Before leaving at about 5:00 p. m., they decided to take the four oldest Thorson children to Rochester with them. About four or five miles from the Thorson home the car driven by Mrs. Groszbach, struck a bridge abutment. Mrs. Badger was thrown from the car and received fatal injuries.
Mrs. Groszbach testified she didn't think she would have made the trip if her sister and mother had not gone along and that they would not have made this trip if Mrs. Thorson had not been injured. It was assumed Mrs. Groszbach would do the driving and she did drive all the way.
I. One who rides in an automobile for the definite and tangible benefit of the owner or operator or for the mutual definite and tangible benefit of the owner or operator and himself is not a guest within the meaning of section 321.494. Knutson v. Lurie, 217 Iowa 192, 195, 251 N.W. 147, 149; Winter v. Moore, 255 Iowa 1, 9, 121 N.W.2d 82; Zwanziger v. Chicago & Northwestern Railway Co., Iowa, 141 N.W.2d 568, 571. The law is clear. The problem arises when we are called upon to determine whether given facts show such definite and tangible benefit that a jury question is created.
The testimony and permissible inferences establish that the only benefits to the passenger and driver were the pleasure of the trip to visit their sister and the satisfaction of having helped her during a difficult time. No cases have been cited in which similar facts have been held to create a fact question on the applicability of the guest statute. We believe the record goes no further than to establish a common interest in the trip, which is not sufficient. Nielsen v. Kohlstedt, 254 Iowa 470, 473, 117 N.W.2d 900.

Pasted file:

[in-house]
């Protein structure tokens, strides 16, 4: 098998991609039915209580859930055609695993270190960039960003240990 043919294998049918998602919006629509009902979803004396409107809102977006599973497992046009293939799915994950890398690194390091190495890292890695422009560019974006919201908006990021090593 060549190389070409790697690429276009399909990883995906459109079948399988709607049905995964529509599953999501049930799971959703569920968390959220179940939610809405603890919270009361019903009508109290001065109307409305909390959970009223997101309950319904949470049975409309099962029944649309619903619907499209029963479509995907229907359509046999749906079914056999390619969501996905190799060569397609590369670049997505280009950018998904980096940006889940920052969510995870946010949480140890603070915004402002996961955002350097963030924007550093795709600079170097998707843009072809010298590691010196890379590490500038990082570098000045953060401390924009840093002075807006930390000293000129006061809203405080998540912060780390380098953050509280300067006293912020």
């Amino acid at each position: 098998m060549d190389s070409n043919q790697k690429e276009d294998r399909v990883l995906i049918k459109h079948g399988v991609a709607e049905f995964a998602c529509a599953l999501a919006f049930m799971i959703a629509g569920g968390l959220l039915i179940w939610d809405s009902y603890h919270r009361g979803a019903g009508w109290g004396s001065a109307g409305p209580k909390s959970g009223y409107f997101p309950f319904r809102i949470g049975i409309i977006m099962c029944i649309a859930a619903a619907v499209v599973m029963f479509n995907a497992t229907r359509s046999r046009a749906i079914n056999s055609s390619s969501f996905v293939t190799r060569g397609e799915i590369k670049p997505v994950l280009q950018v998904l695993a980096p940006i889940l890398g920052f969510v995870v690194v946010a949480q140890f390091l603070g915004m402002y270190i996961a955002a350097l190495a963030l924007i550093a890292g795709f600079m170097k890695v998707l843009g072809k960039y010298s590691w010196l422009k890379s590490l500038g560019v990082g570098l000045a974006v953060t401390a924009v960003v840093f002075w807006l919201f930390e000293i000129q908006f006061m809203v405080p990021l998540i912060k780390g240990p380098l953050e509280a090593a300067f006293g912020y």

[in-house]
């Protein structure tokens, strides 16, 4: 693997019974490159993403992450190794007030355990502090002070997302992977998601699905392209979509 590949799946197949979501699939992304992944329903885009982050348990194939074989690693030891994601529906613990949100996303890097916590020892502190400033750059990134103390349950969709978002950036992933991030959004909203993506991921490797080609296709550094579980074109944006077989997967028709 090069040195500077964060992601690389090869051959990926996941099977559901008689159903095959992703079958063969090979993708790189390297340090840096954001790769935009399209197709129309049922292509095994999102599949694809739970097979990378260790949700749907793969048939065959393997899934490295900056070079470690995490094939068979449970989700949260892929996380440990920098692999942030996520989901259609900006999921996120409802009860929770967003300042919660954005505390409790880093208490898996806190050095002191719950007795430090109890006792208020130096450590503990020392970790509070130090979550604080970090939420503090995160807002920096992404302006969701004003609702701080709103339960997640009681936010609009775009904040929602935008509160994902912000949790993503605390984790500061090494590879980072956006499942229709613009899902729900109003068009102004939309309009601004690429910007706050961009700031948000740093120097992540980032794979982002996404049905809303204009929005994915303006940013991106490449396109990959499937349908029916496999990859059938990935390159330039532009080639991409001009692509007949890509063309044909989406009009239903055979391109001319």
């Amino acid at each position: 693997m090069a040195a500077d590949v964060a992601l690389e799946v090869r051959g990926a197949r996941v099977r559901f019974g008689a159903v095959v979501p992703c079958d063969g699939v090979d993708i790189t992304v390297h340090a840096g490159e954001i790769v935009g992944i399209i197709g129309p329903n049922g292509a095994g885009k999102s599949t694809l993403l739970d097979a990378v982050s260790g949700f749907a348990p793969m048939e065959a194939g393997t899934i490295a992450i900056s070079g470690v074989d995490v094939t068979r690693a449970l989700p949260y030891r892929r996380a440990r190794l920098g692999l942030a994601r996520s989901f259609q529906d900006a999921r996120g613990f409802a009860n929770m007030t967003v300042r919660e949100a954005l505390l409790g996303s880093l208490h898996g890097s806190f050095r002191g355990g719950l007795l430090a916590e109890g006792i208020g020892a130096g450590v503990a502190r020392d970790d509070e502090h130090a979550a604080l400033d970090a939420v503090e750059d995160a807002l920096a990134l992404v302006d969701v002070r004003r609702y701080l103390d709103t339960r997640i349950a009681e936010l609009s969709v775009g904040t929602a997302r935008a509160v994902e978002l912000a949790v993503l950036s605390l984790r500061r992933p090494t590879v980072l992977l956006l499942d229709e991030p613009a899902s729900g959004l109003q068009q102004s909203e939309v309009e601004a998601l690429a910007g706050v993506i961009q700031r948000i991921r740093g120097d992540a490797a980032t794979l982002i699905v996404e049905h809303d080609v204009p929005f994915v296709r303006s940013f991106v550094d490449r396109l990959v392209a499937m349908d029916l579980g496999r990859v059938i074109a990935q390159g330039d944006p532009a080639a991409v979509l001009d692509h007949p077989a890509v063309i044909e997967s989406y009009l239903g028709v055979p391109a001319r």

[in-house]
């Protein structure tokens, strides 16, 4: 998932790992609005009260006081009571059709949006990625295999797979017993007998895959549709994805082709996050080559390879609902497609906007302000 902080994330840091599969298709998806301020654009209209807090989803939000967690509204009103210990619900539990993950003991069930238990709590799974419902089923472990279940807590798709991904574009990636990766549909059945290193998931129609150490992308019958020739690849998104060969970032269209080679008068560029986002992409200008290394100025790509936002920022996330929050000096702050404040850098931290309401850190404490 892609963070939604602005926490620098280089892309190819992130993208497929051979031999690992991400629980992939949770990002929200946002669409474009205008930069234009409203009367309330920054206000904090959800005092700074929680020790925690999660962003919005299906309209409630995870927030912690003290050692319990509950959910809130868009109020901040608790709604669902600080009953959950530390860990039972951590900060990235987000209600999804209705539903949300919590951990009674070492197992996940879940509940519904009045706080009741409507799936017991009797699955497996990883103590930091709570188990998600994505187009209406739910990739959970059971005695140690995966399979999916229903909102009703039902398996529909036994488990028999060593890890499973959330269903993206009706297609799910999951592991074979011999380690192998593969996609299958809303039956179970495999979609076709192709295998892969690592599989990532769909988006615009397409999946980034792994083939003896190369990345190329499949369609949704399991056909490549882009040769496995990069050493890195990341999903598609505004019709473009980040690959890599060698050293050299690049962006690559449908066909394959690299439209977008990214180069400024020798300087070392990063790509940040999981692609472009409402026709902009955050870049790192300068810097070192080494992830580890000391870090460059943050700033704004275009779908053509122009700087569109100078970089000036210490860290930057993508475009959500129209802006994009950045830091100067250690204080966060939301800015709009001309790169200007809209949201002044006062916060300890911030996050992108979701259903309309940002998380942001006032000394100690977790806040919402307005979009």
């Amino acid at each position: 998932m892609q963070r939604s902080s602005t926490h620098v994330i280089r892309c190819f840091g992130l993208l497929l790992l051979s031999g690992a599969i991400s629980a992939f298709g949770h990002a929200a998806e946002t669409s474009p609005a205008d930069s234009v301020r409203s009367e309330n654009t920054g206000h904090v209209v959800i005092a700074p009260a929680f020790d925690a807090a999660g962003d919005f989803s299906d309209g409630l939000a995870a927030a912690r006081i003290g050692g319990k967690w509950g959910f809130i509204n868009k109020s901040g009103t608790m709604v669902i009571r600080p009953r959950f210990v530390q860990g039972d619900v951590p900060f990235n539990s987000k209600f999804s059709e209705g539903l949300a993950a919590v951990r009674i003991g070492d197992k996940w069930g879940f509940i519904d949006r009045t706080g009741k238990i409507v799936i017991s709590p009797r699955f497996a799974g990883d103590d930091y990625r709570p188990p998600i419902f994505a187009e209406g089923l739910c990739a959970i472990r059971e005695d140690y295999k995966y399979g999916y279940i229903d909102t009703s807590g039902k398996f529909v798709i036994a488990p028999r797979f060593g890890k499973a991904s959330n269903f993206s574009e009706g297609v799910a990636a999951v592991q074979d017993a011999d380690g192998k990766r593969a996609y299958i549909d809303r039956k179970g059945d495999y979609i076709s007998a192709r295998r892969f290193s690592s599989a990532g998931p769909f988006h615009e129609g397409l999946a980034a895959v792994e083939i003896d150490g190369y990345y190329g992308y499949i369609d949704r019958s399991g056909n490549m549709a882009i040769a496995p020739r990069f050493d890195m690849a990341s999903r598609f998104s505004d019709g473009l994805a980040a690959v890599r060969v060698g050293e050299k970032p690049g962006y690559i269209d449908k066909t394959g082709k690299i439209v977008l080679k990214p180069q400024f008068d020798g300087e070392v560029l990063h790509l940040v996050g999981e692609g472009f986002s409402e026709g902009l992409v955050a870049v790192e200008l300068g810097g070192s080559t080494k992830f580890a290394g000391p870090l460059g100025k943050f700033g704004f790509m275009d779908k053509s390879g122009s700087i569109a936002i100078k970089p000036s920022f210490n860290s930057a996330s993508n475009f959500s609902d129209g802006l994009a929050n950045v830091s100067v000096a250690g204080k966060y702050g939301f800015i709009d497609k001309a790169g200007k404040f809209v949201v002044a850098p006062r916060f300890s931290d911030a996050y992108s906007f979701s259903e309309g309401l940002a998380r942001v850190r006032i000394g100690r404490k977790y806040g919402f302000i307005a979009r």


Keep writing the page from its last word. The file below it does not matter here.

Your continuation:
Recently we have reviewed the long line of guest cases in which we have been called upon to resolve this problem. Morrow v. Redd, 257 Iowa 151, 131 N.W.2d 761; Zwanziger v. Chicago & Northwestern Railway Co., supra; Nielsen v. Kohlstedt, supra. For our purposes here, we will refer only to those closest to the instant case on the facts. In Zwanziger v. Chicago & Northwestern Railway Co., supra, we pointed out that a business or commercial benefit was not necessary. However, the facts are quite different from the instant case. There the jury could have found the guests did not want to make the trip and went with the driver as an accomodation to her to help on the trip because of the bad weather and because the driver would not have made the trip alone.
*590 Stenberg v. Buckley, 245 Iowa 622, 61 N.W.2d 452, was actually decided on the basis of a definite and tangible benefit to the owner. The evidence made a prima facie case that he, as owner of a restaurant, was furnishing food for compensation to his lodge. We also said the holding could probably have been put on the ground of mutual tangible benefit of the operator and guest. There the operator was chairman of the food committee and the guest was a member of the same committee. The trip was a necessary part of their committee functions and they were discharging some of their duties and obligations to the lodge by transporting the food.